SPX b/o spread size- a real question about "THEY"

Discussion in 'Options' started by resinate, Oct 27, 2003.

  1. The rules seem to indicate this is a violation. Am I missing a loophole?

    the rule is below, plus remember spx gets 4x times the norm.

    CBOE rulebook, From the obligations of MMs.... "To price options contracts fairly by, among other things, bidding and/or offering so as to create differences of no more than $0.25 between the bid and offer for each option contract for which the bid is less than $2, no more than $0.40 where the bid is at least $2 but does not exceed $5, no more than $0.50 where the bid is more than $5 but does not exceed $10, no more than $0.80 where the bid is more than $10 but does not exceed $20, and no more than $1 where the bid is more than $20, provided that the appropriate Market Performance Committee may establish differences other than the above for one or more options series. The bid/ask differentials stated above shall not apply to in-the-money series where the underlying securities market is wider than the differentials set forth above. For these series, the bid/ask differential may be as wide as the quotation on the primary market of the underlying security "...
    #21     Mar 15, 2004
  2. ktm


    CBOE? I could be wrong but....

    I didn't think the CBOE had anything to do with ES/SPX. The CME handles ES/SPX (futures contracts) as it is legally considered a commodity, not a security. The statement above talks about the "securities", which should be equities, narrow based indexes and a few other things. Since SPX is a future, the options on them are also commodities. There are "index options", which are not the same as "futures options". I believe the CBOE would have jurisdiction over the index opts, but not the futures options.

    Again, I could be off base here. Vega might be able to help us.
    #22     Mar 16, 2004
  3. The a/q software widens the spread with each handle on the volty-line. As has been stated repeatedly, it's to do with the increased volty.

    #23     Mar 16, 2004
  4. I don't believe it applies to equity index.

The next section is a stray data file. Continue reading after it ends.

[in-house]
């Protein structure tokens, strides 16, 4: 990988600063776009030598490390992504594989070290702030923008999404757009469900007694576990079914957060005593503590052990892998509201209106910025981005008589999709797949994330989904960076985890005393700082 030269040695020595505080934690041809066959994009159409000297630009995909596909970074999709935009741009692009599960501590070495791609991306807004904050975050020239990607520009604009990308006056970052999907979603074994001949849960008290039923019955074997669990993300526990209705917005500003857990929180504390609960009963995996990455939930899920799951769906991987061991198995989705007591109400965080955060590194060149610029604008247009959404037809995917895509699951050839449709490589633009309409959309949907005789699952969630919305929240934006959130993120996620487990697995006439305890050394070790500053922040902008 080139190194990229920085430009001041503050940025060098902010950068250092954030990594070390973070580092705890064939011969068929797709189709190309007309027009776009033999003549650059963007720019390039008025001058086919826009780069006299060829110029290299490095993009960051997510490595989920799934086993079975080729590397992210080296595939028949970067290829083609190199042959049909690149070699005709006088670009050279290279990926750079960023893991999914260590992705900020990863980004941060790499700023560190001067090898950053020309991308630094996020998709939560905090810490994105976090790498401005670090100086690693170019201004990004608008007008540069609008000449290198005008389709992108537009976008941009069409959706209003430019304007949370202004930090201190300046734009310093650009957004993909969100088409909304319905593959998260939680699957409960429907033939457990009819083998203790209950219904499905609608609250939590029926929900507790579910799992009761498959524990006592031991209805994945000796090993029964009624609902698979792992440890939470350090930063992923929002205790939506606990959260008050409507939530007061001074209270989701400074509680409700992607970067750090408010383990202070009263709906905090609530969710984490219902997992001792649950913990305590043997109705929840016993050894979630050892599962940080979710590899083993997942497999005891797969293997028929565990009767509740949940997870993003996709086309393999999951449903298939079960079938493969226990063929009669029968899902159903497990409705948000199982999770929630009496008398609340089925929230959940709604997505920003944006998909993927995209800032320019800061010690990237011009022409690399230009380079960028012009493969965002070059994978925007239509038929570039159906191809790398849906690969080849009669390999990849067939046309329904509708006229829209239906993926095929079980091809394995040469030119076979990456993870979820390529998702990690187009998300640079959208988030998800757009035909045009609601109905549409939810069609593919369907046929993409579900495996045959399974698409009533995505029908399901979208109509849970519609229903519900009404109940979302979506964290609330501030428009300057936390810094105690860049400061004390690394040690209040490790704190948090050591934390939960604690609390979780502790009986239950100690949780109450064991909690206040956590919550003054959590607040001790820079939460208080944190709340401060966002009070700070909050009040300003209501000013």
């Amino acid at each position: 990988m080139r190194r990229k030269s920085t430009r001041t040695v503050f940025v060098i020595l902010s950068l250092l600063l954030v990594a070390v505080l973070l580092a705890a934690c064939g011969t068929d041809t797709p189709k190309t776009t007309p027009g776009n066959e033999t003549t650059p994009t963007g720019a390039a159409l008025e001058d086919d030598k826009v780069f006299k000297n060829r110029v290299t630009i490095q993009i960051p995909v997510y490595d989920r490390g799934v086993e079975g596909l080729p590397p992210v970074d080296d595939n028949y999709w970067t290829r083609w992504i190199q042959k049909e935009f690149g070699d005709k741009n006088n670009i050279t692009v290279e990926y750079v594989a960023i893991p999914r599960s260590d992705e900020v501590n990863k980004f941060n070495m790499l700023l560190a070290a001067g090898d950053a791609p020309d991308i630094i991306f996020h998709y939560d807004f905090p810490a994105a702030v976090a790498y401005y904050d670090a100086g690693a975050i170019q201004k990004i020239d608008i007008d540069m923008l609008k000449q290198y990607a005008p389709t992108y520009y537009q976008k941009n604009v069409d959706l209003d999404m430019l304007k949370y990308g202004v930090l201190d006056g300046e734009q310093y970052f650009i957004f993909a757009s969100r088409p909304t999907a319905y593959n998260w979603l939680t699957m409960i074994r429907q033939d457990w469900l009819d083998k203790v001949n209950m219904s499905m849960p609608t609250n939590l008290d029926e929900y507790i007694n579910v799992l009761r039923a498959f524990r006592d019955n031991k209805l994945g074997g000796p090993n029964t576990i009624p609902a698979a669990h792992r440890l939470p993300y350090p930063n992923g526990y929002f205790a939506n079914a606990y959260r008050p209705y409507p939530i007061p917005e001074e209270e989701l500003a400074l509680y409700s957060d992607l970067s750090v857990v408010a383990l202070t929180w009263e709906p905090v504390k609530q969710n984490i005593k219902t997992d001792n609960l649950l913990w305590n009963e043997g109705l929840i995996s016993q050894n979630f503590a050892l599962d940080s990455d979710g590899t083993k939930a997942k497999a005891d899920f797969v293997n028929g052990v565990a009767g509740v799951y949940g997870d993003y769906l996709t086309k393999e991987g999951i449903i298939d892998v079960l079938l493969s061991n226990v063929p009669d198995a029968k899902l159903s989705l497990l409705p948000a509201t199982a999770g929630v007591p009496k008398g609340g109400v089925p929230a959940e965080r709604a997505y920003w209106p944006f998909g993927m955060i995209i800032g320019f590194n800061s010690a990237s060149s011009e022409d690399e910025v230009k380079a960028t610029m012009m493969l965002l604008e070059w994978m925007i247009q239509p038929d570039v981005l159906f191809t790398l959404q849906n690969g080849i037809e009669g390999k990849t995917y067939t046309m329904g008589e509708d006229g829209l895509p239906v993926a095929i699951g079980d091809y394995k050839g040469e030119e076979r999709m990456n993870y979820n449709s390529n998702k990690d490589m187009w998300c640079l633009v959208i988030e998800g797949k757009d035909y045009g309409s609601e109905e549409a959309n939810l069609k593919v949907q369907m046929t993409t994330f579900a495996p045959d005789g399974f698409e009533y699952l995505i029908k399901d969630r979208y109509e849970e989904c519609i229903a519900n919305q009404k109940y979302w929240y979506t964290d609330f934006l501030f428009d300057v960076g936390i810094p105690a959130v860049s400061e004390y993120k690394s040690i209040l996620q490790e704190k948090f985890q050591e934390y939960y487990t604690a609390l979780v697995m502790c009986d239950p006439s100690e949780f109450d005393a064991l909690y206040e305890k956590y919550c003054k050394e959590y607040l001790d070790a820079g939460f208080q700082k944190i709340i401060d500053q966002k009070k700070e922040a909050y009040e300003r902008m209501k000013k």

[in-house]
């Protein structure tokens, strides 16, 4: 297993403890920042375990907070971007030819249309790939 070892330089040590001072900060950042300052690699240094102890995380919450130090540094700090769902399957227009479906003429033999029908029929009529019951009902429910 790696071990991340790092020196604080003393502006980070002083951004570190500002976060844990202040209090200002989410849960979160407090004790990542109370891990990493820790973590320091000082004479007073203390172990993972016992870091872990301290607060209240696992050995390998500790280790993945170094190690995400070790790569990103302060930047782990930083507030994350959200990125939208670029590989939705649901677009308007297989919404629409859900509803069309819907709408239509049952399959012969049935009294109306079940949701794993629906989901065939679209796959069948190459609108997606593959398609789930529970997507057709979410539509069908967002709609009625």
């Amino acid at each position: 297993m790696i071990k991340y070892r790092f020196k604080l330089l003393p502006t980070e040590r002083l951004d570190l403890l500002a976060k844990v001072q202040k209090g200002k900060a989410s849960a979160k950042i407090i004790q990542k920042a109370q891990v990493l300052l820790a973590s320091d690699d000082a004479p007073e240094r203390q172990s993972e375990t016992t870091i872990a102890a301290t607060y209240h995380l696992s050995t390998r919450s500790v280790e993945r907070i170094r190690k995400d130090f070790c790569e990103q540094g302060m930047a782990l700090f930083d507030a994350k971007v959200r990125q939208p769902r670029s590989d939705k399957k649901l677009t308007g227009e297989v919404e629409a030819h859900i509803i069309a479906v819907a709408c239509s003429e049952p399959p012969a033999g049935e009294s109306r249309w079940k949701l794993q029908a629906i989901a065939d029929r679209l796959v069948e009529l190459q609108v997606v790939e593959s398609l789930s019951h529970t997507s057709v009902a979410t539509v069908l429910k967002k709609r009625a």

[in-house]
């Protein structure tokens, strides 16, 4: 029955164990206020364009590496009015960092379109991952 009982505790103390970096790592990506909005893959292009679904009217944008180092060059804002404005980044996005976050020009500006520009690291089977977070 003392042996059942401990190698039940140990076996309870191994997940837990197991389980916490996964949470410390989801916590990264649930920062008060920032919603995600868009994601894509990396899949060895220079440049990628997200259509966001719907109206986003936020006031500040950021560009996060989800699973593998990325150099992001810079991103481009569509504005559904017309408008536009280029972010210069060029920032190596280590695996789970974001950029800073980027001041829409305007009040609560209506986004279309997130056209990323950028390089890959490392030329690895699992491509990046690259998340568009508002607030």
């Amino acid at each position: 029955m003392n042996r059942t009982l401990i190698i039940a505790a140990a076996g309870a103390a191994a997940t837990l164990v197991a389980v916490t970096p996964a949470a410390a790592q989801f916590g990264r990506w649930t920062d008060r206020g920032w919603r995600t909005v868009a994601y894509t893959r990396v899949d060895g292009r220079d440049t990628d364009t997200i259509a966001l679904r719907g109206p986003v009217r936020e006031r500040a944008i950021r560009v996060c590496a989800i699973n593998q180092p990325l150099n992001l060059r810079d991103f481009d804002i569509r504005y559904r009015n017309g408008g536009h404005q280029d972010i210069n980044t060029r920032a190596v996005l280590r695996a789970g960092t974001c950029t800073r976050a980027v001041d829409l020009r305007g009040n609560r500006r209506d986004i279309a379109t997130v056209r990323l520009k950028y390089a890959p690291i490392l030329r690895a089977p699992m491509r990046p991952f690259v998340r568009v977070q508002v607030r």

#24     Mar 16, 2004
  5. There is the SPX equity index option at the CBOE, SP and ES futs options at the Merc.

    #25     Mar 16, 2004
  6. bebe


    I have a dream - that time will come when we can trade options on the SPX/OEX with reasonable spreads, electronically.
    Attached is a screenshot (I made it 2 minutes ago) about the AEX Index (the main Index on the Amsterdam Exchange). I consider Amsterdam THE best options exchange in the world. Reasonably tight spreads, all electronic, very liquid, MM's lining up to fill your orders - you get what you see and immediately - no funny games. When was the last time you saw spreads like 33.00 - 33.40 ?
    or 24.20 - 24.50 (I know: maybe in your dreams).
    Sweet dreams!
    #26     Mar 16, 2004
  7. OMG... amazing

    #27     Mar 16, 2004
  8. =====
    Interesting; where is the AEX volume , volume box was blank???

    Apparently true in most any market;
    more volume usually equals better liquidity.
    #28     Mar 16, 2004
  9. bebe


    You have to sign up and get access to all market data.
    Also, I'd recommend you read the material on how their system works. MM's are required to maintain tight spreads - and they do have a lot of MM's! Maybe they are motivated enough to stay in the business?! No monopoly games there (unlike our CBOE inn spx, etc). Guess which system is more friendly to the trading public?:)
    #29     Mar 16, 2004
  10. Hey all,

    The reason I dug this thread up was yesterday the width were 2.4 on options less than 10$. According to the rules I posted, plus special 4x standard width for spx, it seems the max allowable spread width for options priced between 5-10 $ should be 200.

    From my post last night: "for example at 2:16 Et., the march 1100 put was quoted by the auto quote MM at 5.4 x7.8." All day long yesterday like this.

    How, why? and what a f'n edge are my thoughts.
    #30     Mar 16, 2004